How changing your suburb into a 'giant sponge' could save it from ruin

Young Planner of the Year, TEDx Speaker and TikTok influencer Samuel Austin explains why the 'sponge city' theory could help Australia cope with floods.

What does a sponge and Sydney have in common?

Let me introduce you to the newest trend in urban planning that’s going viral on TikTok.

“Sponge Cities”

Left - Stormwater escaping from a drain. Right - still from a TikTok showing blue liquid squeezed from a sponge into a sink.
By thinking as our cities and suburbs as sponges we can help minimise the risk of flood. Source: Getty/Samuel Austin

The idea behind Sponge Cities is quite simple. Urban planners have identified that we should be trying to make cities absorb more water during flood events, just like a sponge would.

But why do we want to be more spongy?

Most cities are covered in something called non-permeable surfaces. These surfaces don’t allow water to penetrate them, such as the asphalt used in roads, or the concrete used in buildings.

This means when big rain events occur, for example in the 2022 floods in Sydney, rainwater has nowhere to go but down gutters and into stormwater drains.

If those stormwater drains are blocked, or are already full of rainwater from other areas, then the rainwater backs up, and voila! We get a flood.

Left - a street with non-permeable surfaces. Right - a street with trees.
Cities are covered in non-permeable surfaces, but planting more green areas can absorb rainwater. Source: Sam Austin

What have we done to make flooding worse?

This issue is made worse by the historic removal of natural water systems like rivers and streams across cities.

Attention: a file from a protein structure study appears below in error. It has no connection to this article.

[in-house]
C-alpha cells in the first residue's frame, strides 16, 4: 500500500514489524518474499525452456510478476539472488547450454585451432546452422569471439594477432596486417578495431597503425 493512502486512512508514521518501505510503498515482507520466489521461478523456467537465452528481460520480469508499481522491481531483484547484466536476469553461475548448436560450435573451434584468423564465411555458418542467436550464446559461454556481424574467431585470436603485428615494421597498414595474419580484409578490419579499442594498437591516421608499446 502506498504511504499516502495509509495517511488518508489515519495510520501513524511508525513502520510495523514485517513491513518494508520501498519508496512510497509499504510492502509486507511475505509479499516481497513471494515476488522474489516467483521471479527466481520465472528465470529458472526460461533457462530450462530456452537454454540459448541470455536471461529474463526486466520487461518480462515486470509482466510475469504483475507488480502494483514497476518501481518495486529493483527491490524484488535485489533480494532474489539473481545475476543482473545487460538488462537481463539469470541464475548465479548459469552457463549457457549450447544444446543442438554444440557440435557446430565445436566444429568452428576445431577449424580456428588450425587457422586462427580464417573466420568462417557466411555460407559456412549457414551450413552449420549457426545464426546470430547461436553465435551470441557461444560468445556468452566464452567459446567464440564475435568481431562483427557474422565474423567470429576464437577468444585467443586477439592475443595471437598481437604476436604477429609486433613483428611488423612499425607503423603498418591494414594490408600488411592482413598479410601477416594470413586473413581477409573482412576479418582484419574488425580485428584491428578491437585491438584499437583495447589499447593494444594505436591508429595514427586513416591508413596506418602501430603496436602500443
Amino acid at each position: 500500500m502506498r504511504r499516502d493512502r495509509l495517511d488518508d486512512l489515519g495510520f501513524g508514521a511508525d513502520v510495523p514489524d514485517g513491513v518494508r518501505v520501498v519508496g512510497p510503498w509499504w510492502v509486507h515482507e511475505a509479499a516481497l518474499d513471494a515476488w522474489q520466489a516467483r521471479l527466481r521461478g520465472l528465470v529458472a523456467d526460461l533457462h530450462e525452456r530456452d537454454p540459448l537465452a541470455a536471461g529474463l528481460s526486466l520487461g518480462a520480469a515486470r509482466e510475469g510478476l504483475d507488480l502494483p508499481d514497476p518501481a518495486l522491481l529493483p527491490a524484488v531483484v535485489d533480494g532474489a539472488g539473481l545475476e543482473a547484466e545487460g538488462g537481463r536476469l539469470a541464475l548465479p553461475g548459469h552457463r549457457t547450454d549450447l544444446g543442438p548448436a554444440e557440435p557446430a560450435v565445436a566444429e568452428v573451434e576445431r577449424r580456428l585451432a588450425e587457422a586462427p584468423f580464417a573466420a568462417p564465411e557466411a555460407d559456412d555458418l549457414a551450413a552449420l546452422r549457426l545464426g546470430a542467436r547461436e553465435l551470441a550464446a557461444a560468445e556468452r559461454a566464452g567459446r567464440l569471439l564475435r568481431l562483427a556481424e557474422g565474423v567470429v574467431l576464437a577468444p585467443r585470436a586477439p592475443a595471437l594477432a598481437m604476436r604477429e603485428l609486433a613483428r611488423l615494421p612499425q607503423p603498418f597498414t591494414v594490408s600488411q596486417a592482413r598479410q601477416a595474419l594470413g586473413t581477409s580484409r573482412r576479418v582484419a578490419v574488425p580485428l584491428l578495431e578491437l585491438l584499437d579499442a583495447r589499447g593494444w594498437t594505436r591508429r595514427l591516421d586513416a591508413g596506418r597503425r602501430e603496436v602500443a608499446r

Many rivers have been replaced with stormwater channels. Channels are great at speeding up the flow of water to get it from point A to point B.

However, during heavy rainfall this creates high-speed funnels of water which can quickly go wrong.

Left - urban sprawl. Right - a blocked drain.
Urban sprawl and blocked drains leave water with nowhere to go. Source: Samuel Austin

But why bother making cities more spongy?

Well, did you know that 44 per cent of all natural disasters each year are floods? Climate change is significantly increasing their frequency and severity.

Essentially, there are going to be a lot more, and a lot bigger floods in the near future.

So, what can be done to make cities more spongy?

Well, remember the water cycle in your high school geography class?

Green spaces allow for water to be absorbed by plants and soil, as part of the natural water cycle. The focus is to retain rainwater in urban areas so that it can evaporate, and the rest is gradually drained once it stops raining.

In the city landscape, this translates to boosting open spaces like parks and reserves or reverting stormwater channels back to their natural states.

Just look at the recent success story of Rozelle Bay's "naturalised" channel project. And let's not forget about the unsung heroes – street trees. They're like natural water-absorbing sponges, dotting the urban landscape.

More on our changing suburbs:

Where else is this happening?

The idea is being trialled and rolled out in many places across Sydney.

If you have a keen eye, you may have noticed new rain gardens being installed at the bottom of your street.

You can often tell it’s a rain garden by the variety of natural shrubs surrounded by pebbles and stones.

With the upcoming wet season in Australia, maybe it’s time we started looking at how spongy our cities are.

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